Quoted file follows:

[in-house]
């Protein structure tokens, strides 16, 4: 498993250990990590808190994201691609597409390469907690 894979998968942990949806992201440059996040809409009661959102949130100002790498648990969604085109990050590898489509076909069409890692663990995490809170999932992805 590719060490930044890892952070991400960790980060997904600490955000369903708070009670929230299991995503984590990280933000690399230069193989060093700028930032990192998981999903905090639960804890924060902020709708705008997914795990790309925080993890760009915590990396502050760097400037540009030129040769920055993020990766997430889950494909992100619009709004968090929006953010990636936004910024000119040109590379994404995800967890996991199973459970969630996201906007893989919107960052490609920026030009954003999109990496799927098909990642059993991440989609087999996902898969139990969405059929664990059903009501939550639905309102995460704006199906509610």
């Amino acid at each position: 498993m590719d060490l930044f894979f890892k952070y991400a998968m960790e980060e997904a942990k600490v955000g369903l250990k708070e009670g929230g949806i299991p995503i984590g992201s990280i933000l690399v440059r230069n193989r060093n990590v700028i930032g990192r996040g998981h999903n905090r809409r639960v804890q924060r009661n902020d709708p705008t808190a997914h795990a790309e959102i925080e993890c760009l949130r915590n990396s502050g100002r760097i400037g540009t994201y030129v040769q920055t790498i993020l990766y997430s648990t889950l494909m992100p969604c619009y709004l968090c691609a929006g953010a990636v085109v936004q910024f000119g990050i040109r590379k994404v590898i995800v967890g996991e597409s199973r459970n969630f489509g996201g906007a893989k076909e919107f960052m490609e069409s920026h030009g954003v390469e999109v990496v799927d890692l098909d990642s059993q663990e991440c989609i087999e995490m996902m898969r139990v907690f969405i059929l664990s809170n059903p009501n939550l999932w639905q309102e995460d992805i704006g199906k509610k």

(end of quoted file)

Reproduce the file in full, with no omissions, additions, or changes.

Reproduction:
[in-house]
């Protein structure tokens, strides 16, 4: 498993250990990590808190994201691609597409390469907690 894979998968942990949806992201440059996040809409009661959102949130100002790498648990969604085109990050590898489509076909069409890692663990995490809170999932992805 590719060490930044890892952070991400960790980060997904600490955000369903708070009670929230299991995503984590990280933000690399230069193989060093700028930032990192998981999903905090639960804890924060902020709708705008997914795990790309925080993890760009915590990396502050760097400037540009030129040769920055993020990766997430889950494909992100619009709004968090929006953010990636936004910024000119040109590379994404995800967890996991199973459970969630996201906007893989919107960052490609920026030009954003999109990496799927098909990642059993991440989609087999996902898969139990969405059929664990059903009501939550639905309102995460704006199906509610």
């Amino acid at each position: 498993m590719d060490l930044f894979f890892k952070y991400a998968m960790e980060e997904a942990k600490v955000g369903l250990k708070e009670g929230g949806i299991p995503i984590g992201s990280i933000l690399v440059r230069n193989r060093n990590v700028i930032g990192r996040g998981h999903n905090r809409r639960v804890q924060r009661n902020d709708p705008t808190a997914h795990a790309e959102i925080e993890c760009l949130r915590n990396s502050g100002r760097i400037g540009t994201y030129v040769q920055t790498i993020l990766y997430s648990t889950l494909m992100p969604c619009y709004l968090c691609a929006g953010a990636v085109v936004q910024f000119g990050i040109r590379k994404v590898i995800v967890g996991e597409s199973r459970n969630f489509g996201g906007a893989k076909e919107f960052m490609e069409s920026h030009g954003v390469e999109v990496v799927d890692l098909d990642s059993q663990e991440c989609i087999e995490m996902m898969r139990v907690f969405i059929l664990s809170n059903p009501n939550l999932w639905q309102e995460d992805i704006g199906k509610k």